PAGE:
“If it weren’t for editors, writers would never drink.” – George RR Martin

One well-known fact about writing is that writers are not always great editors. In fact, writers are often very bad editors. They tend to be married to their work in a way that makes it easy for them to overlook flaws both tiny and monstrous. Having an editor, whether it’s a peer, colleague or hired help, is at the heart of a writer’s success, and anyone who has done any editing knows how true this is. When your team hands you content that, in their opinion, is ready for the world to see, you are faced with the difficult task of tweaking bits here and there or, in some cases, suggesting major overhauls to a mess of a piece. So how can you approach this task without bruising an ego or damaging your relationships with your writers?

The Power of Praise

To get a little more insight into the editing process, we sought out some help from writer Luke Barr, author of Provence, 1970 and former editor at Travel & Leisure Magazine. He told us the key to maintaining a good relationship with your writers are these three magic words:

“This is good.”

Barr says that starting the critique off on a positive note like this helps the writer feel recognized and appreciated for the hard work they’ve put into their piece. “I’m a writer. I know that as soon as you send your work in, you are waiting for feedback. “There is a psychological and existential need to get praise, even just a little bit of praise, and to get it right away,” he says. “You make yourself vulnerable every time you put your work out there into the world and it’s a lot easier to receive criticism after you hear what is good about your work.”

Simply starting off your critique with those three words, you are creating a positive, nurturing and supportive climate for any further discussion to take place.

But…Not TOO Much Praise

Depositphotos_67107447_original“At the same time, you have to make sure that your praise isn’t disingenuous,” Barr goes on to say. “You have to be totally honest as an editor, that is rule number one. If you don’t say what you want then you’re not going to get what you want. It’s about finding a balance between giving honest, positive feedback while also giving honest direction.”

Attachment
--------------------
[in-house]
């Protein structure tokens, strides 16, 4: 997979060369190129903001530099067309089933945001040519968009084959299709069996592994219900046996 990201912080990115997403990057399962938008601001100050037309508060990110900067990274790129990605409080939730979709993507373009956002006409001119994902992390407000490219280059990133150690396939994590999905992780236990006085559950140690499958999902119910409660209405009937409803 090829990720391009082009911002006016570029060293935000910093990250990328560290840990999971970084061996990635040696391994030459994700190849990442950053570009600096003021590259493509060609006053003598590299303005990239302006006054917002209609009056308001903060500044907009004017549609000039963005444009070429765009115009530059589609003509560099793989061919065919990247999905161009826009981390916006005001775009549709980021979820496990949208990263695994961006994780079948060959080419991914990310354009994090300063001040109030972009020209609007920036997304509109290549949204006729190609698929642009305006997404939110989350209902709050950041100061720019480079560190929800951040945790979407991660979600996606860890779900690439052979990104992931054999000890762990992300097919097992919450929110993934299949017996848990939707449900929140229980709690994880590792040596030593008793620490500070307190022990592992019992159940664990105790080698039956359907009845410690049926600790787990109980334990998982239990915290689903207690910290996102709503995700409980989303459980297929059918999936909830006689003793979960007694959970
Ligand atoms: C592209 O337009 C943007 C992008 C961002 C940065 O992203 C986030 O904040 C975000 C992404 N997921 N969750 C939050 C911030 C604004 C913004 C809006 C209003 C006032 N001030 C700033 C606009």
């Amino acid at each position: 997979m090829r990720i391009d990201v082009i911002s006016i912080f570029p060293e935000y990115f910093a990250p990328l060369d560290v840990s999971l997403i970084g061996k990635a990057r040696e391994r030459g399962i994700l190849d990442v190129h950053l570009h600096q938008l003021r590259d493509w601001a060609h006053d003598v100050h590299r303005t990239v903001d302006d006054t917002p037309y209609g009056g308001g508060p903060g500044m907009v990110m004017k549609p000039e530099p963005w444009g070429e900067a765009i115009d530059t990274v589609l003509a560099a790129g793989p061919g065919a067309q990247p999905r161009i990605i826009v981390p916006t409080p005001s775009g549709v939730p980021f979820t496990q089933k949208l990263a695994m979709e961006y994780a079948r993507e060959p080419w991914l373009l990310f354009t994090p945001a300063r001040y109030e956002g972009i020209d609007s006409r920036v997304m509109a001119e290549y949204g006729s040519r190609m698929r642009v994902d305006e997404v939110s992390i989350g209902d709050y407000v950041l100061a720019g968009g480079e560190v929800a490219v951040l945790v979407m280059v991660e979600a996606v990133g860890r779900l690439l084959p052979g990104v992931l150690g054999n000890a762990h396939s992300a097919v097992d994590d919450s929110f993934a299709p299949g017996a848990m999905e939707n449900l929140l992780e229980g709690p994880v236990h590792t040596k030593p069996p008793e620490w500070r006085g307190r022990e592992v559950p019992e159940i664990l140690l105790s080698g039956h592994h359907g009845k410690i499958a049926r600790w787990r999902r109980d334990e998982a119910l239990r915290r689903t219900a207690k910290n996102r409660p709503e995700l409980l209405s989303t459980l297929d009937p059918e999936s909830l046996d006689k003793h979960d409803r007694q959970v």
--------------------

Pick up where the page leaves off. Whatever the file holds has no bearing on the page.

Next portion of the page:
Editing and Emotions

In writing nearly 1,000 articles, listicles, blogs, etc. over the past couple of years, I have realized how important getting a little bit of praise upfront can be. Personally, I’ve written for clients that nitpick tiny details and lend a sour tone to every suggestion or criticism they have. The sequence of emotions this causes goes something like this: Irritation, Anger, Frustration, Defiance, Guilt, Spite and Reluctant Acceptance. In short, you’re not getting the reaction you want from your writers by attacking them, even if it deserves a little attacking.

Barr admires a former boss at Travel & Leisure who, he said, had an amazing ability to pick up the phone and tell super high-profile writers that she didn’t like their piece in a totally honest but kind way. “She was this great, super elegant woman who had the most amazing way of interacting with writers when she didn’t like a piece. She was brutally honest, but SO nice about it. It really left an impression on me.”

This Is Good

This is good. Think about it. As a writer, you put time and effort into your work and, as humans, we are all seeking approval for our efforts. [Tweet “If a piece needs major surgery, “This is good,” will bolster a writer for productive criticism.”] After all, we’re all addicted to praise.

The worst thing that you can do as an editor is to create an adversarial relationship with your writers. Like George RR Martin said, editors are a writer’s worst enemy so you’re already walking into a potentially heated situation before you’ve even given a word of feedback.  Practicing this editing tip and starting out with a compliment will kill the adversarial element and make you allies right from the get-go. Now you are working together to make something better instead of tearing down their efforts.

No one likes to believe that humans are this predictable or easily manipulated but we all are. I’m sure there have been times when a parent, teacher, significant other or friend has buttered you up a bit before mentioning a way you could be a little bit better at something. For example, imagine the difference between hearing “Awesome! Bacon and fried chicken again. I love how much closer I get to heart disease every time we have dinner together.” As opposed to “You’re so sweet to always cook when I’m busy with work! Maybe we could think up a few boring healthy recipes together sometime, too, just to extend our life expectancy?” Right away, sarcasm aside, you’re being applauded for your efforts. This temporarily inflated ego puts you in a better spot to see solutions more easily. This dynamic is at the core of a good writer/editor relationship.

The Value of Feeling Valued

The goal is to make your writers feel valued – after all, you hired them for their talent and expertise. It’s up to the editor to find solutions that both keep them happy and result in good content. When you start with “This is good” it makes both of those things easier to achieve. It puts writers in the position of knowing they have succeeded in a sense and, even if you go on to suggest drastic rewrites to a piece, they will be more receptive to it. Trust me, it’s worked on me time and time again and, most of the time, I don’t even realize it because the happy dopamine zipping around my brain from the tiny compliment overshadows it.